What is menopause?
Menopause is the transition out of your childbearing years. It technically begins after you’ve gone 12 months without having a period, but many women start to experience symptoms years before that point.
The most common age for menopause to begin is between 45-55. The process usually lasts around seven years, but for some women, menopause symptoms linger far longer. The years leading up to full menopause are called perimenopause, and could also present symptoms.
What are the symptoms of menopause?
Menopause is different for every woman, and your experience will be unique. There are many different signs and symptoms that menopause is underway. Some things to keep an eye out for include:
- Hot flashes
- Night sweats
- Sleep disruptions
- Mood swings
- Racing heartbeat
- Depression or anxiety
- Joint aches or muscle pain
- Irregular bleeding
- Vaginal dryness
- Bladder control problems
You are unlikely to experience all of these symptoms, and some may be manageable without treatment.
When should I seek help with menopause symptoms?
This is a simple question with a complex answer. Some women move through menopause with relative ease and don’t find their symptoms to be especially disruptive.
However, if symptoms begin to disrupt your normal daily activities, it may be time to seek treatment at The Miami Institute for Women's Health. There is no need to live with the discomfort or inconvenience of menopause symptoms when there are safe and effective treatments that can help.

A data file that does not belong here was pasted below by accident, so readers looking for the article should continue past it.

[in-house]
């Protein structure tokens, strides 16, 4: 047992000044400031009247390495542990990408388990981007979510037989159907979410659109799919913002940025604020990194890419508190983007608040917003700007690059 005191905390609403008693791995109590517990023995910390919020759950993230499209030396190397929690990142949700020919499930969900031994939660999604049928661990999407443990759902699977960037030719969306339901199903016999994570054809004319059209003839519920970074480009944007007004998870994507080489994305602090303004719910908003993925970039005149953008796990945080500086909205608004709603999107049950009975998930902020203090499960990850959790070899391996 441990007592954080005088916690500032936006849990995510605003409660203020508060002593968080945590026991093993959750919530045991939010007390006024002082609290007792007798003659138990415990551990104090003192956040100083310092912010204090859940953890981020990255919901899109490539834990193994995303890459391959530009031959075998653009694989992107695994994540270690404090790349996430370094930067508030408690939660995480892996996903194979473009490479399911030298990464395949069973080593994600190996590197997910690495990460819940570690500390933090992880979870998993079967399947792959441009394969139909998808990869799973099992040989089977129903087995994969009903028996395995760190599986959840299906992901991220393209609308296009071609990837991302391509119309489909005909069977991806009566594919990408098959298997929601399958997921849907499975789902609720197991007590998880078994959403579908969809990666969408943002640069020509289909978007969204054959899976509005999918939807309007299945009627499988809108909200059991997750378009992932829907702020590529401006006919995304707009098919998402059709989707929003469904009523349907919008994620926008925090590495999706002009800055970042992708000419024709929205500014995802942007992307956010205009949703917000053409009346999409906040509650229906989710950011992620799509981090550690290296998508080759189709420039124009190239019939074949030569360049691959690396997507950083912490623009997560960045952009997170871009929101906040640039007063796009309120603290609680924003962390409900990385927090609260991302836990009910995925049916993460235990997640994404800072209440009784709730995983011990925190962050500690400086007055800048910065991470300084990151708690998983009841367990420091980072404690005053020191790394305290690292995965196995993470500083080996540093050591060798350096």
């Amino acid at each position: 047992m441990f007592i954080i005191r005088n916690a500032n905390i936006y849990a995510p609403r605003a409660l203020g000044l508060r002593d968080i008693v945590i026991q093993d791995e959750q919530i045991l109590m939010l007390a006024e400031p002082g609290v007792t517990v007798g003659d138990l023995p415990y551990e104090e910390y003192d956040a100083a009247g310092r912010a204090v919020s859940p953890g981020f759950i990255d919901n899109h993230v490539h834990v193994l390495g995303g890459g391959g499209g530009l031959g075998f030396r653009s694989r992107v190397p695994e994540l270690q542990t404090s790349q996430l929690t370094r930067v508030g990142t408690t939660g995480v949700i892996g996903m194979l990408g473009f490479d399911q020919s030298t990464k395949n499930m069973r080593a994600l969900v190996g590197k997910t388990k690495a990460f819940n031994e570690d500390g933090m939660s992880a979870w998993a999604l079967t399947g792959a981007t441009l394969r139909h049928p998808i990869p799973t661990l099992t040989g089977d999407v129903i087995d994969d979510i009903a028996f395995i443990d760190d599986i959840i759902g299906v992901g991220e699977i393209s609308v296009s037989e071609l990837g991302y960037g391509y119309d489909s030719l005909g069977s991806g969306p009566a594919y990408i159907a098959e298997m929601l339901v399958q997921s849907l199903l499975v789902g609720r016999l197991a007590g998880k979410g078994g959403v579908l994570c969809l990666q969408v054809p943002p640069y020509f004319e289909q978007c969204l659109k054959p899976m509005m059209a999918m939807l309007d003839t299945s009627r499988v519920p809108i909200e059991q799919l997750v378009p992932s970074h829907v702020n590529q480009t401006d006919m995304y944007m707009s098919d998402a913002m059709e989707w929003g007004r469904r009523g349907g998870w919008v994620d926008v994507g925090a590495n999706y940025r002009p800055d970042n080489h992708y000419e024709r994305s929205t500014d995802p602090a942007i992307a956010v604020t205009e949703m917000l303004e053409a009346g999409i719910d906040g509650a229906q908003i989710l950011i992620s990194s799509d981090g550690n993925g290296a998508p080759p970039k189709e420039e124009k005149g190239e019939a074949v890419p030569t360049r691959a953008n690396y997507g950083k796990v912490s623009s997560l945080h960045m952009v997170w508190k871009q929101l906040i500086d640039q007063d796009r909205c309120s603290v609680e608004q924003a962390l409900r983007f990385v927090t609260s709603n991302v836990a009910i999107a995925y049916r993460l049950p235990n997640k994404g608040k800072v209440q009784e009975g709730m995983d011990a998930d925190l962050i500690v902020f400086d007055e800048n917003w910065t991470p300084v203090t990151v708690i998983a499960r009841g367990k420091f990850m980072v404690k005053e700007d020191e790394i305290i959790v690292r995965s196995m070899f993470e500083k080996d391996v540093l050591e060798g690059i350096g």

What are some treatments for menopause?
The primary treatment for menopause is hormone replacement therapy (HRT). This approach involves adding supplemental hormones to help you achieve optimal hormonal balance by replenishing estrogen your body is no longer producing.
At The Miami Institute for Women's Health, Dr. Khamvongsa uses bioidentical hormones for hormone replacement therapy. These hormones, while synthetic, are from plant sources. Certain non-bioidentical synthetic hormones are from the urine of pregnant horses.
Bioidentical hormones share the same molecular structure as your natural hormones, and your body cannot distinguish between the hormones you produce and those that are supplemental.
In some cases, you can treat specific symptoms of menopause without hormone replacement therapy. For example, if your primary complaint is anxiety or depression, some medications can help you during the menopause process.
To explore menopause treatments in more detail, call The Miami Institute for Women's Health or book an appointment online at your earliest convenience.